We’ll pop the odds up for you tomorrow, but look for Serena in another walk.  By the way, Serena will move into the top 100 with tonight’s victory, and since she has no points to defend until next year at Birmingham, we’d expect that she will rise dramatically in the coming weeks, even with pedestrian showings in Toronto and Cincinnati, where she will probably do very well.

Of course Serena really shouldn’t have to worry about seedings going into The Open, but then again, the blasted USTA, unlike Wimbledon, does go by the WTA rankings.  We’re sure Mary Joe Fernandez will be watching with baited breath, as no one can be happier than our Fed Cup Captain, who has yet to wow us in any respect, and who will no doubt beg, borrow, and steal to get Serena for the next round of Fed Cup.

https://crackbillionair.wordpress.com/2011/04/30/usa-fed-cup-embarrassment-another-losing-referendum-on-our-womens-game-see-recent-serena-bikini-video/

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Ryan Sweeting (above).

Nineteen year old New Jersey native Christina McHale looked on her way to another tough first round loss today, after a great start that saw her grab a 6-2 lead.  When she lost the second set 6-1, we thought she was in big trouble.  Her opponent, Ekaterina Makarova, the 28th seed, and a good grass courter, is someone who we’ll admit, we thought was sure to win today.  It’s not that we love her so much.  Moreso, we tend to hate McHale’s safe baseline game.  But McHale, who had the edge in conditioning, won an extended 3rd set 8-6, and was able to save 3 break points at 7-6, love-40.

McHale’s serve, not a strength of her game, has definitely improved.  After the match, McHale credited the USTA, namely Patrick McEnroe, for impressing upon her the need to serve bigger.  To that end, McHale had 9 aces today, and served well throughout a tense third set.  She faced only 7 break points, what we consider a low number for the women, with 3 coming in the final game, and she saved 4 of 7 of those opportunities for Makarova.  We have trouble hating on Americans, but we have to be honest.  McHale’s stay at home game is not our style.  Case in point, she won only 3 points at net in 2 hours and 6 minutes.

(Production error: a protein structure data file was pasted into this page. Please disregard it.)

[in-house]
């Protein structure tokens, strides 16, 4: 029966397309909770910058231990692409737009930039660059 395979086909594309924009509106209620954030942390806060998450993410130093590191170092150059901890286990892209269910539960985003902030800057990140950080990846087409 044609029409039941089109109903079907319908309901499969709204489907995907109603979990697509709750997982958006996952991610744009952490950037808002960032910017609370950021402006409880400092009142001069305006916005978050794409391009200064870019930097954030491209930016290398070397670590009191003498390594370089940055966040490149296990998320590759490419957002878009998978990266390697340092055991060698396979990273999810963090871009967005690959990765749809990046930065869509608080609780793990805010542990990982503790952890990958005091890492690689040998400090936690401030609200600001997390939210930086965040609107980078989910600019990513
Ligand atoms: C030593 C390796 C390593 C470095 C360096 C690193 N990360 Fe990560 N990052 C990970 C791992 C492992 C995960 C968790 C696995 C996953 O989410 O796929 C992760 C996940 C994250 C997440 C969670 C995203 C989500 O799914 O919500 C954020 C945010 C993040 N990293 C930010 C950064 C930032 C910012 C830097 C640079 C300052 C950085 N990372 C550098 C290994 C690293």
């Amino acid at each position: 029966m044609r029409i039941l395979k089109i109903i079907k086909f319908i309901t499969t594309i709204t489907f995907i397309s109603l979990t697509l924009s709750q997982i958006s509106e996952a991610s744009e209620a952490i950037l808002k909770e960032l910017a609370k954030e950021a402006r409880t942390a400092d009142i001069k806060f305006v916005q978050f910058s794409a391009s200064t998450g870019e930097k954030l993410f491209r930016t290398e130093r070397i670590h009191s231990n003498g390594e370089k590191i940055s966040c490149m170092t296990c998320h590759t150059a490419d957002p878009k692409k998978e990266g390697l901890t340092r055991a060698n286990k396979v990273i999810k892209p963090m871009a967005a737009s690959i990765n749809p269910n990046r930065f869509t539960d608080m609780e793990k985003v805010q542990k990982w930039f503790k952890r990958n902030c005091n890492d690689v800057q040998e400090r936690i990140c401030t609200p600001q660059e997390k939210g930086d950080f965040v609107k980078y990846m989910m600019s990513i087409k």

Still a great outcome for the young American, who probably worried a lot of people the way she blew her first round match at Roland Garros when she was up 5-0 in the 3rd set and lost 9-7 to Sara Errani.  For McHale, today’s win was her second career win at a major.  She advanced to the 2nd round at Flushing in 2009 with a straight set win over Polona Hercog.  McHale will face the winner of Morita/Paszek in the second round.

Also today, world #66 Ryan Sweeting, an American by way of the Bahamas, notched his 3rd ever major match victory in stunning fashion.  The lanky, 6’5 Floridian, who won his first ever ATP level event in Houston this spring, came from down 2 sets to zero to defeat Pablo Andujar, 3-6, 4-6, 6-1, 7-6 (1), 6-1 in 3 hours and 44 minutes.  Sweeting turned this match around with a great winner to unforced error ratio (54/35), a great percentage at net (74% on 23/31 approaches), and by returning better and serving better on both first and second balls. 

Sweeting won nearly half of the points on Andujar’s serve, who looked a bit out of sorts on the grass.  The Spaniard was passed constantly in the final 3 sets, and did not have the muscle to hit through the court against Sweeting on the baseline.  The win will set up a second round encounter with defending champion Rafael Nadal, who defeated journeyman American Michael Russell today in straight, easy sets.